Organic Agriculture and Climate Responsibility in the Philippines
Fleur de Lys (Pinky) CASTELO-CUPINO, septiembre 2017
Climate change negatively impacts on Philippine agriculture, a key component of the Philippine economy. At the same time, conventional agricultural methods, the mainstream farming method in the country, contributes to climate change by way of high carbon emissions.
This makes organic agriculture a viable climate change adaptation strategy because it leads to carbon sequestration reducing energy emissions through crop rotation and increasing biodiversity and soil fertility. In tune with responsible agricultural production, farmers’ cooperatives and entrepreneurs have implemented organic agriculture starting in the 1990s but most have just started in the last decade. The original intent of organic farmers is to provide a healthy alternative to insecticide and pesticide-infested conventional agricultural produce. But it turns out that organic farming is also earth friendly and can be developed into a climate change adaptation strategy.
To make organic farming sustainable, such enterprises should be financially viable. As of now, producers either export their products, market their products in groceries, have moved toward an online distribution system, or are developing a text-based marketing-distribution system direct to responsible households. The obstacle toward developing the organic market is the higher prices of organic produce compared with produce of conventional farming.
A 2011 research shows that organic agriculture can be financially rewarding, though. Farmers should try to resolve the dilemma on how to make organic agriculture sustainable and, at the same time, affordable to the large sectors of consumers. Government should also be involved in advocating for and supporting organic farming through incentives and financial support. Sustainability of organic farms also need the support and patronage of a responsible, healthy, and earth-friendly consumer base. This consumer movement can be developed from a strategic perspective.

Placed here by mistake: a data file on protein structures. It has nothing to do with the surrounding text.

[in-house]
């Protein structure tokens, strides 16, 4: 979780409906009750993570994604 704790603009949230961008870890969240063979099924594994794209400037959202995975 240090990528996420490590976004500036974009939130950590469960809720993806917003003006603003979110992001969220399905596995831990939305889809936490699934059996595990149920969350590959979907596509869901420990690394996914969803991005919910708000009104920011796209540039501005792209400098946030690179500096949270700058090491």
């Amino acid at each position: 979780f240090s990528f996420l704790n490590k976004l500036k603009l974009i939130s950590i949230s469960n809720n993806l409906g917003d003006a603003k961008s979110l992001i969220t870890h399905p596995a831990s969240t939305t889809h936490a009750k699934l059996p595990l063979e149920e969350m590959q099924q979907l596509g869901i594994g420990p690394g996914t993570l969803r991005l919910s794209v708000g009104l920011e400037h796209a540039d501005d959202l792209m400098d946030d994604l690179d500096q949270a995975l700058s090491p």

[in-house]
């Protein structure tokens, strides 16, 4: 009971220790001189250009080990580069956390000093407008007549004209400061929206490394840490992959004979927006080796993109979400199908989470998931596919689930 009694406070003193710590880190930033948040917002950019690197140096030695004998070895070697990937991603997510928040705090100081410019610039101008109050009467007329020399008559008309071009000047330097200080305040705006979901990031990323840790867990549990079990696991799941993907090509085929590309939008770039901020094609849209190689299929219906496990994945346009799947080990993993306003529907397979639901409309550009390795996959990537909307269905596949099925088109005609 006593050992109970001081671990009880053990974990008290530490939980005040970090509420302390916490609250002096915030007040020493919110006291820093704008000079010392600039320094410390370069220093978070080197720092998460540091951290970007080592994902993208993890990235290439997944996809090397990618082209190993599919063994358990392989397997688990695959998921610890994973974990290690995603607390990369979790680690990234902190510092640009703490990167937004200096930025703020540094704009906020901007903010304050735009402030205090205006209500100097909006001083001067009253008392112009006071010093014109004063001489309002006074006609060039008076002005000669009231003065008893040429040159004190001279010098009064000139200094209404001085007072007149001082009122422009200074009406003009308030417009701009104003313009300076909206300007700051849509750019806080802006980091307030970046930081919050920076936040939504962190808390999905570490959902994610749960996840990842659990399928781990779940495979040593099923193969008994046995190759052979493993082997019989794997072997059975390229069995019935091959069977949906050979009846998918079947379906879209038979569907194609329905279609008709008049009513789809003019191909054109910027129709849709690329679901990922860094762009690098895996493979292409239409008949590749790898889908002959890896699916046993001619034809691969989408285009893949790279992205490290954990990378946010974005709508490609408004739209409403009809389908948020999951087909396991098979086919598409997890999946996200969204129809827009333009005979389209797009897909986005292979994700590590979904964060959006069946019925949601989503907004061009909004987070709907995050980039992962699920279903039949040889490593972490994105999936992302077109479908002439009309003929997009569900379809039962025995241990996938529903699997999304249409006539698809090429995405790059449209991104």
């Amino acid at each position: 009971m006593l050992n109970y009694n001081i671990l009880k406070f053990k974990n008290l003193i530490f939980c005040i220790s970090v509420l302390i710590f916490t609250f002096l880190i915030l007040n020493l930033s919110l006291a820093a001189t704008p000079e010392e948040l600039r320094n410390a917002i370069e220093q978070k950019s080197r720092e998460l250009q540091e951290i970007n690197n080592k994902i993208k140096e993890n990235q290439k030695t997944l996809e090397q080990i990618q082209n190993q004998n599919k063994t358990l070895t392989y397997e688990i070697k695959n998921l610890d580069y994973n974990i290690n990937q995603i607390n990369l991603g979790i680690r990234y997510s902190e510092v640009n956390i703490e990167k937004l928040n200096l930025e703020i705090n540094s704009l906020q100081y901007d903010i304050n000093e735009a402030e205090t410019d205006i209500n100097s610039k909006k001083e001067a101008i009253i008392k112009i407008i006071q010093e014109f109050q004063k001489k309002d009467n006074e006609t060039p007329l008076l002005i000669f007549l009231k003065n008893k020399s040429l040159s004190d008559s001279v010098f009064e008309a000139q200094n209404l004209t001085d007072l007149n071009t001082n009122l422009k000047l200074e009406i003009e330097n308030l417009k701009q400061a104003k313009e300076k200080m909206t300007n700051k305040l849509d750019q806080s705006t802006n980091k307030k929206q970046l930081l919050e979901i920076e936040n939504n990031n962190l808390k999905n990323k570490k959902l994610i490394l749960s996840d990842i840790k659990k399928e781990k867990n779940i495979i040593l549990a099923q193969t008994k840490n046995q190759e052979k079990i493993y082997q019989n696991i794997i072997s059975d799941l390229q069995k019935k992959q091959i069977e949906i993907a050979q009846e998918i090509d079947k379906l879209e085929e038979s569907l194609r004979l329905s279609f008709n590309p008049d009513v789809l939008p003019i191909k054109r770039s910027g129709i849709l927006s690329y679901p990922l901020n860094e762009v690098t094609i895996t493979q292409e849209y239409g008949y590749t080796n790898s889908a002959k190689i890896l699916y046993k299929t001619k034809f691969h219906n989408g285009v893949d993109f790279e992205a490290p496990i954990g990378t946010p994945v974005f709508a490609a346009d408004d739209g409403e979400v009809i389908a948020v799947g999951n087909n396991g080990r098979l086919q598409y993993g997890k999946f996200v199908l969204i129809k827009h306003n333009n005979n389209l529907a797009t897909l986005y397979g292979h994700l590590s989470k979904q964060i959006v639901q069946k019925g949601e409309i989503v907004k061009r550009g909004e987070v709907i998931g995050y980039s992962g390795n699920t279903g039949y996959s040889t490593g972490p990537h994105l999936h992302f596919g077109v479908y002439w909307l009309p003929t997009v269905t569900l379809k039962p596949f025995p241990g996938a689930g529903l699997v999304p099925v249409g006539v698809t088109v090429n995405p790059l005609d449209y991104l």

This makes education on climate change and organic agriculture an important component of such a program. It is a positive development that the Department of Education, in charge of the country’s basic education is offering courses on climate change and sustainable development in its Grade 10 curriculum. The country’s agency in charge of technical and vocational education, the Technical Education Skills and Development Authority, is offering a course on organic agriculture production. Organic farming is a way to develop a healthy population and to mitigate the impact of climate change that need participation from responsible producers, responsible distributors, responsible consumers, responsible finance, and responsible government, among others.
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